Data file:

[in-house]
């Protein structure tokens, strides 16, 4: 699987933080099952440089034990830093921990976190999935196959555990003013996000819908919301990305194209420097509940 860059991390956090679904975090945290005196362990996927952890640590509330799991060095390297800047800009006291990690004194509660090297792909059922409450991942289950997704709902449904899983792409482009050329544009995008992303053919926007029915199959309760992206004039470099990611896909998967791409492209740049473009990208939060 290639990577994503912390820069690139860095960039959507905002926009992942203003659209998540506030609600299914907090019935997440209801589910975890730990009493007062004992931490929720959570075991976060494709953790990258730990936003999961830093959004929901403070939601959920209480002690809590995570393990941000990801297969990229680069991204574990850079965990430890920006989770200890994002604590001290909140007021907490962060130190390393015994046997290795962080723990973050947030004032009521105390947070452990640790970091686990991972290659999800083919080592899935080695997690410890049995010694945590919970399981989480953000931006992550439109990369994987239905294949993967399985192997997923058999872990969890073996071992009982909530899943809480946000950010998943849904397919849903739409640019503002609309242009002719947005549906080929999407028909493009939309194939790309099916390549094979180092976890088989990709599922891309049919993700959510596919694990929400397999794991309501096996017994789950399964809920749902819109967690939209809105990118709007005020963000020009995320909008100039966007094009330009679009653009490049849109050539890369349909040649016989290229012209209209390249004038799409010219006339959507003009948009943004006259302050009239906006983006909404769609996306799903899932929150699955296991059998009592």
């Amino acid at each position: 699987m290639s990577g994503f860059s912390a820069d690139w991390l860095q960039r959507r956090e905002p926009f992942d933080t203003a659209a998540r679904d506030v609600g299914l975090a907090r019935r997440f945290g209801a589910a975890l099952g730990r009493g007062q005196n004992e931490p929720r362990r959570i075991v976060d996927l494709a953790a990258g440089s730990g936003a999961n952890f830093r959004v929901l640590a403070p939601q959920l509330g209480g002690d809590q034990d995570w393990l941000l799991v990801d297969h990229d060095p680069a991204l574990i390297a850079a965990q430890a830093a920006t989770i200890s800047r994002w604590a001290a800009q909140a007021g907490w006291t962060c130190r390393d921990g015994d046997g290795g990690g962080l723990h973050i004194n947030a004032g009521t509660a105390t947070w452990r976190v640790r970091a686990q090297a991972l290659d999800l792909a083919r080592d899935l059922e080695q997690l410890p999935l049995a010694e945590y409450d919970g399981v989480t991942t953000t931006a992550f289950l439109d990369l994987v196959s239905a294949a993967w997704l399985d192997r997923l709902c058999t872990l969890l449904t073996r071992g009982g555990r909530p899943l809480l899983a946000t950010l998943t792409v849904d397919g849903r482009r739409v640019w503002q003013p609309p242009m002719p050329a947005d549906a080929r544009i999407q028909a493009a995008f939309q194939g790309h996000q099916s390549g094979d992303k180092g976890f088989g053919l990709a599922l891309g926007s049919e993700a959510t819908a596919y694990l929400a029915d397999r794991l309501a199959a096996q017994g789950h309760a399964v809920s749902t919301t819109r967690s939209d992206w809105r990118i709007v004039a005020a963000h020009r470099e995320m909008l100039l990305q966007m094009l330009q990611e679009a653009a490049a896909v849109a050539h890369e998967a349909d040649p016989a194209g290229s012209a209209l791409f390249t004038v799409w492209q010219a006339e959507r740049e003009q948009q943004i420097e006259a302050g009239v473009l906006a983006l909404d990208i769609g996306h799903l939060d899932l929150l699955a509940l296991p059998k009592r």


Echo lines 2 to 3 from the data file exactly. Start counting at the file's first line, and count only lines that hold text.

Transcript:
């Protein structure tokens, strides 16, 4: 699987933080099952440089034990830093921990976190999935196959555990003013996000819908919301990305194209420097509940 860059991390956090679904975090945290005196362990996927952890640590509330799991060095390297800047800009006291990690004194509660090297792909059922409450991942289950997704709902449904899983792409482009050329544009995008992303053919926007029915199959309760992206004039470099990611896909998967791409492209740049473009990208939060 290639990577994503912390820069690139860095960039959507905002926009992942203003659209998540506030609600299914907090019935997440209801589910975890730990009493007062004992931490929720959570075991976060494709953790990258730990936003999961830093959004929901403070939601959920209480002690809590995570393990941000990801297969990229680069991204574990850079965990430890920006989770200890994002604590001290909140007021907490962060130190390393015994046997290795962080723990973050947030004032009521105390947070452990640790970091686990991972290659999800083919080592899935080695997690410890049995010694945590919970399981989480953000931006992550439109990369994987239905294949993967399985192997997923058999872990969890073996071992009982909530899943809480946000950010998943849904397919849903739409640019503002609309242009002719947005549906080929999407028909493009939309194939790309099916390549094979180092976890088989990709599922891309049919993700959510596919694990929400397999794991309501096996017994789950399964809920749902819109967690939209809105990118709007005020963000020009995320909008100039966007094009330009679009653009490049849109050539890369349909040649016989290229012209209209390249004038799409010219006339959507003009948009943004006259302050009239906006983006909404769609996306799903899932929150699955296991059998009592």
């Amino acid at each position: 699987m290639s990577g994503f860059s912390a820069d690139w991390l860095q960039r959507r956090e905002p926009f992942d933080t203003a659209a998540r679904d506030v609600g299914l975090a907090r019935r997440f945290g209801a589910a975890l099952g730990r009493g007062q005196n004992e931490p929720r362990r959570i075991v976060d996927l494709a953790a990258g440089s730990g936003a999961n952890f830093r959004v929901l640590a403070p939601q959920l509330g209480g002690d809590q034990d995570w393990l941000l799991v990801d297969h990229d060095p680069a991204l574990i390297a850079a965990q430890a830093a920006t989770i200890s800047r994002w604590a001290a800009q909140a007021g907490w006291t962060c130190r390393d921990g015994d046997g290795g990690g962080l723990h973050i004194n947030a004032g009521t509660a105390t947070w452990r976190v640790r970091a686990q090297a991972l290659d999800l792909a083919r080592d899935l059922e080695q997690l410890p999935l049995a010694e945590y409450d919970g399981v989480t991942t953000t931006a992550f289950l439109d990369l994987v196959s239905a294949a993967w997704l399985d192997r997923l709902c058999t872990l969890l449904t073996r071992g009982g555990r909530p899943l809480l899983a946000t950010l998943t792409v849904d397919g849903r482009r739409v640019w503002q003013p609309p242009m002719p050329a947005d549906a080929r544009i999407q028909a493009a995008f939309q194939g790309h996000q099916s390549g094979d992303k180092g976890f088989g053919l990709a599922l891309g926007s049919e993700a959510t819908a596919y694990l929400a029915d397999r794991l309501a199959a096996q017994g789950h309760a399964v809920s749902t919301t819109r967690s939209d992206w809105r990118i709007v004039a005020a963000h020009r470099e995320m909008l100039l990305q966007m094009l330009q990611e679009a653009a490049a896909v849109a050539h890369e998967a349909d040649p016989a194209g290229s012209a209209l791409f390249t004038v799409w492209q010219a006339e959507r740049e003009q948009q943004i420097e006259a302050g009239v473009l906006a983006l909404d990208i769609g996306h799903l939060d899932l929150l699955a509940l296991p059998k009592r």